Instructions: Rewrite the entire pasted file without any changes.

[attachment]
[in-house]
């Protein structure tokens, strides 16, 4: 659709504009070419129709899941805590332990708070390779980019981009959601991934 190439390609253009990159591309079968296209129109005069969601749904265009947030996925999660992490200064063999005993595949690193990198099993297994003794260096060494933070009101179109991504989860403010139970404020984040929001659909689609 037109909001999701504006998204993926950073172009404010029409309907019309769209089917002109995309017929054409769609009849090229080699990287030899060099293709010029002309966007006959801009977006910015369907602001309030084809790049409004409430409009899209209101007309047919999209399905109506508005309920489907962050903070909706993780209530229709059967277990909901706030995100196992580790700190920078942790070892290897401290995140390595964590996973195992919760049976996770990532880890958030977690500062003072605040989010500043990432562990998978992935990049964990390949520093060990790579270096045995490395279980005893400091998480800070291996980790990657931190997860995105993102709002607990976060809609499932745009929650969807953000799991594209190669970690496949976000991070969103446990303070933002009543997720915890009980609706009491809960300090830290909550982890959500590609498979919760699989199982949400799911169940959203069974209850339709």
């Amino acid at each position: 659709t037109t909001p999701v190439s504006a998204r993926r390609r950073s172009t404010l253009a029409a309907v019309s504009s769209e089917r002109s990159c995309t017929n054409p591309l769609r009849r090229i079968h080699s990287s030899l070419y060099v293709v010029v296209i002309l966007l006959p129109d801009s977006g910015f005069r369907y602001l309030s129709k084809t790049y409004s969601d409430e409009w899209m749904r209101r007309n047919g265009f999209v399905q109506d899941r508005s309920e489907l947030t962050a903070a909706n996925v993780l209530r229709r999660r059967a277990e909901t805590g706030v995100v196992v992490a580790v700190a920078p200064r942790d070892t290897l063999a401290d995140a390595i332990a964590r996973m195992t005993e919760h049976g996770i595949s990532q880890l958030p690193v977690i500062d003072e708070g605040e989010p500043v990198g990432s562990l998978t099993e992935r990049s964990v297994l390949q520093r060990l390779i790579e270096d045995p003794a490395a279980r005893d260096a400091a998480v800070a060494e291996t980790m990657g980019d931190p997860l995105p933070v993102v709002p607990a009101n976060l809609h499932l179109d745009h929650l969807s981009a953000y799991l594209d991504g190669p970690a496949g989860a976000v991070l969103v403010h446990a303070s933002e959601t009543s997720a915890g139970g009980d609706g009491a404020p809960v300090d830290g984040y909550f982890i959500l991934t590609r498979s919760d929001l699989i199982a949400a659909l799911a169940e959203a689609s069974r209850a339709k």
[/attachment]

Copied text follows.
[in-house]
């Protein structure tokens, strides 16, 4: 659709504009070419129709899941805590332990708070390779980019981009959601991934 190439390609253009990159591309079968296209129109005069969601749904265009947030996925999660992490200064063999005993595949690193990198099993297994003794260096060494933070009101179109991504989860403010139970404020984040929001659909689609 037109909001999701504006998204993926950073172009404010029409309907019309769209089917002109995309017929054409769609009849090229080699990287030899060099293709010029002309966007006959801009977006910015369907602001309030084809790049409004409430409009899209209101007309047919999209399905109506508005309920489907962050903070909706993780209530229709059967277990909901706030995100196992580790700190920078942790070892290897401290995140390595964590996973195992919760049976996770990532880890958030977690500062003072605040989010500043990432562990998978992935990049964990390949520093060990790579270096045995490395279980005893400091998480800070291996980790990657931190997860995105993102709002607990976060809609499932745009929650969807953000799991594209190669970690496949976000991070969103446990303070933002009543997720915890009980609706009491809960300090830290909550982890959500590609498979919760699989199982949400799911169940959203069974209850339709």
């Amino acid at each position: 659709t037109t909001p999701v190439s504006a998204r993926r390609r950073s172009t404010l253009a029409a309907v019309s504009s769209e089917r002109s990159c995309t017929n054409p591309l769609r009849r090229i079968h080699s990287s030899l070419y060099v293709v010029v296209i002309l966007l006959p129109d801009s977006g910015f005069r369907y602001l309030s129709k084809t790049y409004s969601d409430e409009w899209m749904r209101r007309n047919g265009f999209v399905q109506d899941r508005s309920e489907l947030t962050a903070a909706n996925v993780l209530r229709r999660r059967a277990e909901t805590g706030v995100v196992v992490a580790v700190a920078p200064r942790d070892t290897l063999a401290d995140a390595i332990a964590r996973m195992t005993e919760h049976g996770i595949s990532q880890l958030p690193v977690i500062d003072e708070g605040e989010p500043v990198g990432s562990l998978t099993e992935r990049s964990v297994l390949q520093r060990l390779i790579e270096d045995p003794a490395a279980r005893d260096a400091a998480v800070a060494e291996t980790m990657g980019d931190p997860l995105p933070v993102v709002p607990a009101n976060l809609h499932l179109d745009h929650l969807s981009a953000y799991l594209d991504g190669p970690a496949g989860a976000v991070l969103v403010h446990a303070s933002e959601t009543s997720a915890g139970g009980d609706g009491a404020p809960v300090d830290g984040y909550f982890i959500l991934t590609r498979s919760d929001l699989i199982a949400a659909l799911a169940e959203a689609s069974r209850a339709k």